So what’s all this prep work going to cost you? Unfortunately, every home and situation is so different that there is no simple formula you can use to figure the cost of preparing your home for sale. But what you can do is create a budget from the get-go and try to work within that budget.
If the home you own is a condominium, your preparation costs are likely to be significantly less than if you have say a sprawling older house on acreage with a well and a septic system. In general, the bigger the home, the more you should budget for preparation.
You’ll also want to budget for moving and storage. Almost all homes will benefit from having a portion of the furnishings, personal effects, housewares and the like moved into a storage facility so that buyers will better be able to see their house, and envision it with their own furnishings and decor, not your own.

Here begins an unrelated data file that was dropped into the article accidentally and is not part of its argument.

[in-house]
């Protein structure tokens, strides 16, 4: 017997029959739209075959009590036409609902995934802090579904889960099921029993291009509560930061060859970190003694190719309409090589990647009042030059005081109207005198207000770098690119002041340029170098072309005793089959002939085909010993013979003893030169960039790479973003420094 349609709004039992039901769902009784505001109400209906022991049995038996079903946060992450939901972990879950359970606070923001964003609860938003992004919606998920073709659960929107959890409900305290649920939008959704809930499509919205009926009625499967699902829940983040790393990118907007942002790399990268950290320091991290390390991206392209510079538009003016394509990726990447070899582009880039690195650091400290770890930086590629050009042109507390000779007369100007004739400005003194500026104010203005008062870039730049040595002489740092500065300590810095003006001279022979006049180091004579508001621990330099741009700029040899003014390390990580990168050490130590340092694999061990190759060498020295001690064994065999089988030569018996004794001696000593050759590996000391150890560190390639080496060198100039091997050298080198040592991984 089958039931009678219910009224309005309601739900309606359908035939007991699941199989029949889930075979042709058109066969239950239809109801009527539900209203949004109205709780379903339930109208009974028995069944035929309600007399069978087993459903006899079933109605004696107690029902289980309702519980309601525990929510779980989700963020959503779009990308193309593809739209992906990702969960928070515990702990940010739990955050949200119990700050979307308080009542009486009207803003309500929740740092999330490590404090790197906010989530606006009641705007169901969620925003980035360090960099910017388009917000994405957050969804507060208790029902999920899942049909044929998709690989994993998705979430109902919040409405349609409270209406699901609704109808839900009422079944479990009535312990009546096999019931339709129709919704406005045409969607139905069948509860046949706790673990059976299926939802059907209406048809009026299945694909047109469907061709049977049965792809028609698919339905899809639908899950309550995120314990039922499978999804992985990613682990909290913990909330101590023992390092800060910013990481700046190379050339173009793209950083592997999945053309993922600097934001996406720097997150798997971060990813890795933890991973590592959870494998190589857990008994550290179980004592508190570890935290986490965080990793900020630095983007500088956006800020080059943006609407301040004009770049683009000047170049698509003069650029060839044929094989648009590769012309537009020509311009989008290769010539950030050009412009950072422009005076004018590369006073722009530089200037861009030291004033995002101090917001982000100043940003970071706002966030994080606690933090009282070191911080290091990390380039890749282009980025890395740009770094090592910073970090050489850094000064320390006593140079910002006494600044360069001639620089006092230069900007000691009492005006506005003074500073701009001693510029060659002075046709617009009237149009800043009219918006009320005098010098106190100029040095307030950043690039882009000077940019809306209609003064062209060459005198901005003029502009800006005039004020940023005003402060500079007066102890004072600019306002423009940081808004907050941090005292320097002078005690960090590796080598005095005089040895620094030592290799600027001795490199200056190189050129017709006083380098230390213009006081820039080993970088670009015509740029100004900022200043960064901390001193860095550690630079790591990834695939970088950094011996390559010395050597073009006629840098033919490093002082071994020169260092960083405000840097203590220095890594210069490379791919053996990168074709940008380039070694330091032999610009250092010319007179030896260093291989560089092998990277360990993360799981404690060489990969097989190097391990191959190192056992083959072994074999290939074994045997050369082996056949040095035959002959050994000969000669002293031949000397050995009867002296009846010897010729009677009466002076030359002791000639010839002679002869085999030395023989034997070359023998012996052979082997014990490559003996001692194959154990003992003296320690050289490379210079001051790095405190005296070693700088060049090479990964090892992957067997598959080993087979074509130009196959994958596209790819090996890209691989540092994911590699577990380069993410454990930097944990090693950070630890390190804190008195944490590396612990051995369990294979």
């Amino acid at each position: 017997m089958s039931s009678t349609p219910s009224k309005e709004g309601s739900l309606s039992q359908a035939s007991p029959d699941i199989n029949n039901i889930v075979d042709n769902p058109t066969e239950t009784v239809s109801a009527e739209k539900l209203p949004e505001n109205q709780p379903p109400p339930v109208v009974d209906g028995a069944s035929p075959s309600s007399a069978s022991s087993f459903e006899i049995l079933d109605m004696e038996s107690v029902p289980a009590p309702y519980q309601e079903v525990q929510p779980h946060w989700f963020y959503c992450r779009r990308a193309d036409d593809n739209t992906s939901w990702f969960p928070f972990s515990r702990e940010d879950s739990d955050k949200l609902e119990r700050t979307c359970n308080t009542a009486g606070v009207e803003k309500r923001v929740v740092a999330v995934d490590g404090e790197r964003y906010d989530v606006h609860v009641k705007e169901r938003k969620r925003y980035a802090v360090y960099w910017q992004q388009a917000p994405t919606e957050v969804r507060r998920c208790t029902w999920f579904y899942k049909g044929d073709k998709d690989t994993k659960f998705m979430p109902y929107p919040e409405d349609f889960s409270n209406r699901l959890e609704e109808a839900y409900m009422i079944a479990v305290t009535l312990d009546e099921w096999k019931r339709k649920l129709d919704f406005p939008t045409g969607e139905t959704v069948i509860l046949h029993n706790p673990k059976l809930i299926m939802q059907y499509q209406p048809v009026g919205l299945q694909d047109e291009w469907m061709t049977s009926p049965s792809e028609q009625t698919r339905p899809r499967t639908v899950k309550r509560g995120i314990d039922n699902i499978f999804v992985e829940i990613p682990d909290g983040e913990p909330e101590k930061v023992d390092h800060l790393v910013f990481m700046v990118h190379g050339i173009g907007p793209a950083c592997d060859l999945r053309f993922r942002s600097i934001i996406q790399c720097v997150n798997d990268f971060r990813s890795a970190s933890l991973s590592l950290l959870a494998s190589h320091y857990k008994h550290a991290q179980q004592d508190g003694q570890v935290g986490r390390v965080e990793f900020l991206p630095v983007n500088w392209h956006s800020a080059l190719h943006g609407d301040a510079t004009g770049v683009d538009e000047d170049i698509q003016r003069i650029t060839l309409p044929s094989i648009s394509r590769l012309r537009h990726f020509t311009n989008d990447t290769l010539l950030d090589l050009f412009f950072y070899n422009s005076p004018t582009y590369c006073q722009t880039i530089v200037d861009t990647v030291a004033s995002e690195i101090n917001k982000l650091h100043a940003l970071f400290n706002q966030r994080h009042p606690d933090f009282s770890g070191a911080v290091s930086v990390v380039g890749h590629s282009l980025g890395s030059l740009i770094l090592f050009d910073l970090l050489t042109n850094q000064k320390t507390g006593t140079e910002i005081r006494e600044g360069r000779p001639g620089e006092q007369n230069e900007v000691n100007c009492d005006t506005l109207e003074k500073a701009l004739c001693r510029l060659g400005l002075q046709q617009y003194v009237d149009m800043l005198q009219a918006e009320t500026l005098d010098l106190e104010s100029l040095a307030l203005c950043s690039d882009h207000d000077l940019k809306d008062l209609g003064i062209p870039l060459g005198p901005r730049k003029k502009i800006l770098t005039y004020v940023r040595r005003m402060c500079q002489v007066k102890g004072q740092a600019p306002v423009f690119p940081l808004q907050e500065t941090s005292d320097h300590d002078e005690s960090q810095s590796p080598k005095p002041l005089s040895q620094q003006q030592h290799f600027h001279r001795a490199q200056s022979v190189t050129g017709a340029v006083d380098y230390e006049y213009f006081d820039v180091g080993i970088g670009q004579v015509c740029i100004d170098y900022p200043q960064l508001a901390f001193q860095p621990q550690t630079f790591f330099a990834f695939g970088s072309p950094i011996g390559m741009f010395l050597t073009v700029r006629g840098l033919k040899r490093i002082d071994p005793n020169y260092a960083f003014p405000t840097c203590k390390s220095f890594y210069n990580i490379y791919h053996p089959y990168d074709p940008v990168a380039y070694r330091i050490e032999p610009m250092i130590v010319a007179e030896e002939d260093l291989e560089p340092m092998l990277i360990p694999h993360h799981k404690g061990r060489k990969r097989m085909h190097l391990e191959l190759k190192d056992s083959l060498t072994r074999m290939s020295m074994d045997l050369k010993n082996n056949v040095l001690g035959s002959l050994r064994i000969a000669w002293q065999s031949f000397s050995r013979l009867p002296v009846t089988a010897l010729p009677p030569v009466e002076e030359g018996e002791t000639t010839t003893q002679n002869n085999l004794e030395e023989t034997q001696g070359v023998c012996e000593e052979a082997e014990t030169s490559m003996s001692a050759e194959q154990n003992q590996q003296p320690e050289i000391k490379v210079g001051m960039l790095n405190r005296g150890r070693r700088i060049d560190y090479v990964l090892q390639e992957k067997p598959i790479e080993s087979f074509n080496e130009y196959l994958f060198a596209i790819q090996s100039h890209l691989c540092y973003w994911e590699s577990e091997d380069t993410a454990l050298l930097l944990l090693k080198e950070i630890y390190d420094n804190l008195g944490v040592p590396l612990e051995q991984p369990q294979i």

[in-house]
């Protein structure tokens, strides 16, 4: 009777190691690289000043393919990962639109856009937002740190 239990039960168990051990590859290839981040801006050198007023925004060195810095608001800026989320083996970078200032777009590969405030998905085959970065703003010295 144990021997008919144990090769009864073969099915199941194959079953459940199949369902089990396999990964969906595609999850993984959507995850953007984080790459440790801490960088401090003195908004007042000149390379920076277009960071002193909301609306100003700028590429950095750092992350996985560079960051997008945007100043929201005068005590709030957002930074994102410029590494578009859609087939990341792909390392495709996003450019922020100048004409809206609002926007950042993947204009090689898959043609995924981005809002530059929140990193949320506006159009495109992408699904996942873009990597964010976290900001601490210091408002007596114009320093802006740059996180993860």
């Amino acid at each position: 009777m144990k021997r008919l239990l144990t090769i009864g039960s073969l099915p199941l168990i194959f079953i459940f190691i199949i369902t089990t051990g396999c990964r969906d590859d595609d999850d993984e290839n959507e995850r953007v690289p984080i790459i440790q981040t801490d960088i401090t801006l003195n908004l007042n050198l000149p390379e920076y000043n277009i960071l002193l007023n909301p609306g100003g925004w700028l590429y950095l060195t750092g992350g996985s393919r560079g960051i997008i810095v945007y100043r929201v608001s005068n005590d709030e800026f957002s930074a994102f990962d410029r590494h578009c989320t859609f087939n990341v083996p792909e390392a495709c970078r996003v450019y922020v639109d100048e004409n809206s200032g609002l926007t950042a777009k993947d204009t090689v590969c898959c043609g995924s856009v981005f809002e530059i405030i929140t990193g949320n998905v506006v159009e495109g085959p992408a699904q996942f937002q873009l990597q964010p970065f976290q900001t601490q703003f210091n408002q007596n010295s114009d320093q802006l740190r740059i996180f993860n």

After your inspections are completed, you’ll want to look at getting repair bids to address any outstanding maintenance your home needs. Before you look at landscaping clean-up, and any cosmetic improvements, you’ll want to talk to a staging company or two and get some ideas of where you’ll want to make specific investments in your home’s appearance to maximize marketability and resale price.
If you give your stager a budget to work with, they can craft a plan which will meet your budget while providing the maximum return for your money. If you don’t have a big budget to devote to staging, landscaping, and cosmetic appearance, don’t fret. If your short of money, you can trade it for your own time and do a lot of the work yourself, in the months preceding the sale. Regardless, it is money well spent to at least have a consultation with a staging expert to give you guidance on where best to focus your efforts.